Tag Archives: Jay Park

Awkwafina

‘Bad Rap’ Documentary Asks: Where Are The Asian American Rappers?

by JAMES S. KIM

Ever since hip-hop took off in the South Bronx in the 1970s, rappers around the world have embraced the music and culture, with many carving out their own identities and establishing themselves as mainstream stars.

But what about Asian American rappers? Though several have stomped onto the scene, from pioneers such as the Mountain Brothers, Jin and Lyrics Born, to stars of today including Far East Movement and Jay Park, these aren’t the names that we immediately associate with hip-hop in mainstream American culture.

Why not? Is it a lack of support? Their appearance? Not having that breakout hit? Filmmakers Salima Koroma (director/producer) and Jaeki Cho (producer) are looking to explore that question with Bad Rap, a new documentary about the Asian American presence in hip hop.

 

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Dumbfoundead

Bad Rap focuses on the perspectives of four Asian American rappers: Dumbfoundead, Awkwafina, Rekstizzy and Lyricks. Each has their own story, style and attitude, but they all share the same goal: to make it big. Yet they all encounter challenges in a culture that still expects them to fit the model minority stereotype.

With insight and appearances from Far East Movement, Jay Park, Jin, Traphik, Decipher, Kero One, The Fung Bros, Ted Chung and Oliver Wang, Bad Rap looks to shed light on the Asian American hip-hop culture and highlight the up-and-coming stars.

Salima Jaeki

Salima Koroma (left) and Jaeki Cho

As of now, Koroma and Cho are looking to add on their 40-minute film, and they are asking for support via Indiegogo. All proceeds will go towards adding more content to complete a 70-minute feature, as well as finalizing the film for its eventual premiere.

The idea for Bad Rap began with a “mutual obsession” with hip-hop. Koroma first reached out to Cho, who had written a piece on K-pop star G-Dragon when she was searching for a subject to cover for her thesis at Columbia University. Cho’s journey with hip-hop began with listening to Drunken Tiger when he was 10 years old, and that led to a career in music journalism.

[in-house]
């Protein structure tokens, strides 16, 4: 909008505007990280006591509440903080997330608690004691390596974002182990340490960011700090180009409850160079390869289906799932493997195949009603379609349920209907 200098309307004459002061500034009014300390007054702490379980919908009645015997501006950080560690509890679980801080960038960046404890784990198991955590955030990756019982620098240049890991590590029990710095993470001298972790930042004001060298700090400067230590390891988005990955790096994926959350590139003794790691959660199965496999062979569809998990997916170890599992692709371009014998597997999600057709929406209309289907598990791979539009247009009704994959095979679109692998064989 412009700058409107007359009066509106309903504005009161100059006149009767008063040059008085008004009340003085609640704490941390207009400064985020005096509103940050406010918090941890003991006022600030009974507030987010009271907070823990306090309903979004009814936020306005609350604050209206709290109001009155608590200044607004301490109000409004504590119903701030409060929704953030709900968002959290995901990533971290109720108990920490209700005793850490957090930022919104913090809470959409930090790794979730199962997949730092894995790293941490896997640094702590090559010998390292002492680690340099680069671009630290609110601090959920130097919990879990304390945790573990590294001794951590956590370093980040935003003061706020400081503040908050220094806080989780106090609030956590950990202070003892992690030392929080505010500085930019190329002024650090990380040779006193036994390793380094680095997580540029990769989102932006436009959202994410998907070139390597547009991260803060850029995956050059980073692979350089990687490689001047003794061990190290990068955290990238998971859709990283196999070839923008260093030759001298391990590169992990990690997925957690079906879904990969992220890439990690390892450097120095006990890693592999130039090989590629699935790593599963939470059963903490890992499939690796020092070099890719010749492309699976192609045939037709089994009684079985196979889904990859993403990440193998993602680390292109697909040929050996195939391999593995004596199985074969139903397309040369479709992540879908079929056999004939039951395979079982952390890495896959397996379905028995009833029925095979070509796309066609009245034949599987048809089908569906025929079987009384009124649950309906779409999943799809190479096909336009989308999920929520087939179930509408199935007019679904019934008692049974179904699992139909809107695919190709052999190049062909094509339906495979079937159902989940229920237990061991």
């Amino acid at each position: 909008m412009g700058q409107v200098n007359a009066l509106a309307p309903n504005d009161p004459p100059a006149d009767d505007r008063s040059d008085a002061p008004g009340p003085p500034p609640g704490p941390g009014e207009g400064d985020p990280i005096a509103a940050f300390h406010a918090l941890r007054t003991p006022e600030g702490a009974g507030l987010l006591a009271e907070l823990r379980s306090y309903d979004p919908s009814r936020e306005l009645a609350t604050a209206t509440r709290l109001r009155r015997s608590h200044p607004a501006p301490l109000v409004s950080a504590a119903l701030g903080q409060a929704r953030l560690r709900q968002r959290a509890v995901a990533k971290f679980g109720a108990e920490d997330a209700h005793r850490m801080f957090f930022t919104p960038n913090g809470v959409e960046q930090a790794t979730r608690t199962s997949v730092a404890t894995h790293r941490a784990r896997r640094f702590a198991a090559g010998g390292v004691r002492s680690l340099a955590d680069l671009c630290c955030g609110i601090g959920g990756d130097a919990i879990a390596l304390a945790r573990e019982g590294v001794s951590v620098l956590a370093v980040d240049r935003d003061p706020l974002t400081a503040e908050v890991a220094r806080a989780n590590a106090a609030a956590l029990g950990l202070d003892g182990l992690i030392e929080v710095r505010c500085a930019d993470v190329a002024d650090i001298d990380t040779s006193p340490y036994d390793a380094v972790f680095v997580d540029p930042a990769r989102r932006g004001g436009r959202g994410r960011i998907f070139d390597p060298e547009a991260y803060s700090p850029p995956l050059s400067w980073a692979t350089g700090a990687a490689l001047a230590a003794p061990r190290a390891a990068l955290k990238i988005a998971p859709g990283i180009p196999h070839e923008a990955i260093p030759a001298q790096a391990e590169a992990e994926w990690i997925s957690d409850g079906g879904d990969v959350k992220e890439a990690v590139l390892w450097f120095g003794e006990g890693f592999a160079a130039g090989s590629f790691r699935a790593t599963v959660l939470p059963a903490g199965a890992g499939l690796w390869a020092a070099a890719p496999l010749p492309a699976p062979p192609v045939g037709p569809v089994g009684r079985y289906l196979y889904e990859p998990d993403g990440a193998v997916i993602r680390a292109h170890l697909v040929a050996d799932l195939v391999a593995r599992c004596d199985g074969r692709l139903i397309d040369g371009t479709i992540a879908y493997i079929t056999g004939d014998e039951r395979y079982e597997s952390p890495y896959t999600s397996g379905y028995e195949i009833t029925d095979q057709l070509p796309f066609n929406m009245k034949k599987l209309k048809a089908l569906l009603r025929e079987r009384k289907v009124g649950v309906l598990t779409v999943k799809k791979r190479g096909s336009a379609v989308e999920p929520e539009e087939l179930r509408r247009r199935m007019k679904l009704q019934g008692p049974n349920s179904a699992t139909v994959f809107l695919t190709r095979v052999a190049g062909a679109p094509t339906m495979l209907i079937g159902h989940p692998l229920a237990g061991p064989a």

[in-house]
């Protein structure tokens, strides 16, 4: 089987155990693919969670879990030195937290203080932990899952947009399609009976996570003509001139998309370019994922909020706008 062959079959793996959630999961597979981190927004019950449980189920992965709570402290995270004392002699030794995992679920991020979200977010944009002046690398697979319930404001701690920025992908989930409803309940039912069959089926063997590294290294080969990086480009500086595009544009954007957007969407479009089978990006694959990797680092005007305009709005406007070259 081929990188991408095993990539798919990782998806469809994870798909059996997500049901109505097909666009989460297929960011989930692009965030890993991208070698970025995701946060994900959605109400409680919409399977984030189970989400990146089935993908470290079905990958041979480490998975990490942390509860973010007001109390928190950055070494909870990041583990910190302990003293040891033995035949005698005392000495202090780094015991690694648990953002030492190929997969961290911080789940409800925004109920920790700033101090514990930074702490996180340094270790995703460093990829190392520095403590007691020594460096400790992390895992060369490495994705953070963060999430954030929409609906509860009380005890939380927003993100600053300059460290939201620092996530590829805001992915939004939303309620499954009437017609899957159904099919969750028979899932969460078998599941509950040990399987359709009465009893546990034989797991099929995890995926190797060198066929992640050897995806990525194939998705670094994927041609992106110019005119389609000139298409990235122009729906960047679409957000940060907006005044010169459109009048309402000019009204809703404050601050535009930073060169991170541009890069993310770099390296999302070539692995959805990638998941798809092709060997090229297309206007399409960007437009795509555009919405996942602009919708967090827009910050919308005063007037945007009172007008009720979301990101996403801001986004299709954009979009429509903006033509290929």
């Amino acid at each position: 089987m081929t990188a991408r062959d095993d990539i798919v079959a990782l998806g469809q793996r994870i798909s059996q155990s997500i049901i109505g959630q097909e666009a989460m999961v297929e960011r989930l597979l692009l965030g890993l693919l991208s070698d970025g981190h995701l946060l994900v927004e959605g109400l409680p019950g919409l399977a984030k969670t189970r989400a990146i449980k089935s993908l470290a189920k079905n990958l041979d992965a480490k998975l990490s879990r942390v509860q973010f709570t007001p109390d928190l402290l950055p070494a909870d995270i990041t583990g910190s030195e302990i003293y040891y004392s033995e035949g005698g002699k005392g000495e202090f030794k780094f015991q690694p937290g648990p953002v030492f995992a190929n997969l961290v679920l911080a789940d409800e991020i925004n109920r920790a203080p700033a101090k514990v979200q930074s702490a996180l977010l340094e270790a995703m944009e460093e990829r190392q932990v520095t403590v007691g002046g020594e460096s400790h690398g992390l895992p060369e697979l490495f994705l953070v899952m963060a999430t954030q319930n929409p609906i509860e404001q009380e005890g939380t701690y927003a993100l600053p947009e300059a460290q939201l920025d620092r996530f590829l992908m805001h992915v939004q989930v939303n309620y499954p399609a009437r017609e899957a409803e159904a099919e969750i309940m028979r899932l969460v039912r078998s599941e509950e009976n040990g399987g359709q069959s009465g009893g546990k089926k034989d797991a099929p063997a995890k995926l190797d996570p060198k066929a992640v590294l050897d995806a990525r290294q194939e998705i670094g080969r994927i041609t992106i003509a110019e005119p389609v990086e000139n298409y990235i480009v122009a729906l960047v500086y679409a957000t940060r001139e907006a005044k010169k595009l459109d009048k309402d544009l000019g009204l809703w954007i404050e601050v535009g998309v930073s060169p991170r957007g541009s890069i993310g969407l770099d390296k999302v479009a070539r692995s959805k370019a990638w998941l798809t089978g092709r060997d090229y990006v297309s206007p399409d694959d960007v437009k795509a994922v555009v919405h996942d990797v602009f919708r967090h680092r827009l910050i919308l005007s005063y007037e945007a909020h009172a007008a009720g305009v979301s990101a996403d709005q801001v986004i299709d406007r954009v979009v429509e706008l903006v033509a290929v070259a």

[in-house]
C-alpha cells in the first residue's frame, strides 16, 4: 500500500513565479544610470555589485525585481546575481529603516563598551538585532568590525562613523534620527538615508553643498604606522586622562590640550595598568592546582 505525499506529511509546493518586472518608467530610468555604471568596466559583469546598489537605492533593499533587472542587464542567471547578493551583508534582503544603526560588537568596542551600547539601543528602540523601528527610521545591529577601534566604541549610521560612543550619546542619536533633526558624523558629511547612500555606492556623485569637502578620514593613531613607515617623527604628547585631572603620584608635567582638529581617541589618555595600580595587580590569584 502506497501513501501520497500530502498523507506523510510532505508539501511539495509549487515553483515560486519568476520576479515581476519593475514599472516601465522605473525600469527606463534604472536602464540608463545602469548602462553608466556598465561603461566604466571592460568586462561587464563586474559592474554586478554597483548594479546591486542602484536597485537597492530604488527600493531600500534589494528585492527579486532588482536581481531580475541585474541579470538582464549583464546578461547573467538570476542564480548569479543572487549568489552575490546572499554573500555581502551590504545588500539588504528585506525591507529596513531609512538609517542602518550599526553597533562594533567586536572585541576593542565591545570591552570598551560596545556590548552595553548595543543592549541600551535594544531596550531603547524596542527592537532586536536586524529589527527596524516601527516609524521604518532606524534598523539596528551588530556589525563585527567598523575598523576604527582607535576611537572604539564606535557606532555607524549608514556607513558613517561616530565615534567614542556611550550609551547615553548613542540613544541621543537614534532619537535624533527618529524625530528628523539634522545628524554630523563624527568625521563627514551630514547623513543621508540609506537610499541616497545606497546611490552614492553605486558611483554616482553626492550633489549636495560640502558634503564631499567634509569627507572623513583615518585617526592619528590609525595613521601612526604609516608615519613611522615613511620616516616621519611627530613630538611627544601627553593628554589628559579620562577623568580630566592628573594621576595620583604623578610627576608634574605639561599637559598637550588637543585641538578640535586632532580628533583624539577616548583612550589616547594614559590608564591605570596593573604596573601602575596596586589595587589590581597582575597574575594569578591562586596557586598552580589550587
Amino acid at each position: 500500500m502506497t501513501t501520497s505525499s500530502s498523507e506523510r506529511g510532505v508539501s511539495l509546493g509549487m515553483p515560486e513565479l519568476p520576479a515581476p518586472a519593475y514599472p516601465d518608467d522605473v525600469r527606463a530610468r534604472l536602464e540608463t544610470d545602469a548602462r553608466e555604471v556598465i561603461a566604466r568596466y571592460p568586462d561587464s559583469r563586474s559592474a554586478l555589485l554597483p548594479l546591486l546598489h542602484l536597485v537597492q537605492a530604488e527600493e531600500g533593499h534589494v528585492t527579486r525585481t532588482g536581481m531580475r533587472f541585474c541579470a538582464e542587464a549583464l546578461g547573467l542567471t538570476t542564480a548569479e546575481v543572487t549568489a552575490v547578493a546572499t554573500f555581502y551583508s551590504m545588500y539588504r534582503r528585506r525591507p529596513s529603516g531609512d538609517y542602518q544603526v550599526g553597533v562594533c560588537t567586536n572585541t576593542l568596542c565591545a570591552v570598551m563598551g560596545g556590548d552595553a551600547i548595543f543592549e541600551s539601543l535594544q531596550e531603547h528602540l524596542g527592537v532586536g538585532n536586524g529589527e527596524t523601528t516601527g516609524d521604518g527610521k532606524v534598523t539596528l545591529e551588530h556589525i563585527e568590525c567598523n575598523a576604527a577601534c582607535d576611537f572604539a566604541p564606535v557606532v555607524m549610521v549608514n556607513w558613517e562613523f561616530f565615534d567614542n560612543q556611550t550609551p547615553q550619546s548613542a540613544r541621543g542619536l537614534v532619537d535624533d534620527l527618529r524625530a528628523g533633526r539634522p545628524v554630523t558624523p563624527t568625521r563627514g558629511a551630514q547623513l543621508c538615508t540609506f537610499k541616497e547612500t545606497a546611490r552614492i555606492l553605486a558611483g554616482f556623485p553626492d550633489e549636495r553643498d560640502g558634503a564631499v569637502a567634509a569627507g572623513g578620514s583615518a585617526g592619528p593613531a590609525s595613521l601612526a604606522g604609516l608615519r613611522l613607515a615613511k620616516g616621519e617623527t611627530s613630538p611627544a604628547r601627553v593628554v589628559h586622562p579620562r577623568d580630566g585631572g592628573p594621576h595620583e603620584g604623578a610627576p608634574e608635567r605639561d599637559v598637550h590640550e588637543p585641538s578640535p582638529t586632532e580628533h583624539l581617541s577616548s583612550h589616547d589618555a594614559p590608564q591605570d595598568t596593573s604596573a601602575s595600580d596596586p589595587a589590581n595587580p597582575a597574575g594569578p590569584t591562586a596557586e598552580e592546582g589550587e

Check out the trailer below, and follow the project on their Indiegogo page, as well as on Facebook, TwitterInstagram and YouTube.

Traphik

Traphik (Timothy DeLaGhetto)

Jin

Jin

Jay Park

Jay Park

FEM

Far East Movement

Images via Bad Rap Film Indiegogo Page

lovexstereo

Lady Gaga Attends ‘K-Pop Night Out’ at SXSW, Headlined by Jay Park, HyunA

by JONATHAN CHA

K-pop fans were treated to the second manifestation of “K-Pop Night Out” on Tuesday night as part of the annual South by Southwest (SXSW) festival in Austin, Texas. One fan just happened to be one of the biggest acts in pop music.

Before the show, KoreAm was watching fans flock to a steadily growing line in front of the Elysium Nightclub that ran down Seventh Street; they could barely contain themselves waiting for the rockstar list of performers hailing from Korea. Despite the obvious disappointment about Kiha and the Faces’ last-minute cancellation due to visa issues, the remaining acts valiantly filled the void.

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Jambiani enthralled the crowd with their eclectic blend of haegeum, the piri and the geomungo with electric guitars and electronics. Nell delighted fans and newbies alike with their hit anthem, “Ocean of Light.” Hollow Jan took over for Kiha and the Faces. Designated by the dozen photogs and international press lining the back of the club as “Korea’s only screamo band” — or emotional hardcore punk augmented by screamed lyrics — the band won over a few new fans of their own.

Crying Nut continued the controlled chaos, rocking out with screaming guitars and an accordion occasionally played with a microphone. Yes, Kim Insoo smashed a microphone onto his accordion and used it as brilliantly as a cellist would a bow, just far more punk.

Idiotape followed by moving everyone in all directions with their synthesized dance beats, prompting an inspired electronic fan to scream out, “This is what Daft Punk should have done for Tron: Legacy!”

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Suddenly, the crowd went nuts as the “Goddess of Love” herself, Lady Gaga, moved to the front of the room amid a frenzy of reporters and cameras. After security ushered her to a riser behind the ticket booth, social media exploded with pride for Lady Gaga’s support of K-pop. The phones used to capture and record the Gaga experience sprouted like mushrooms and remained there for the rest of the show.

Jay Park, a former Gaga interviewer in 2009, confessed to a slight bout of fatigue following the familiar 14-hour flight to the States, but the Seattle native still managed to  electrify the stage. He danced, sang and rapped with his new AOMG label act, Loco, amid a steady stream of screams with the occasional swoon.

The night concluded with the first solo U.S. performance by 4minute’s HyunA. Only a total of 15 minutes, her four-song set featured the You Tube hit “Bubble Pop” that had Gaga moving a bit. Expect this showcase to monumentally expand K-pop curiosity in Austin and SXSW for many years to come.

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Photo via New York Times.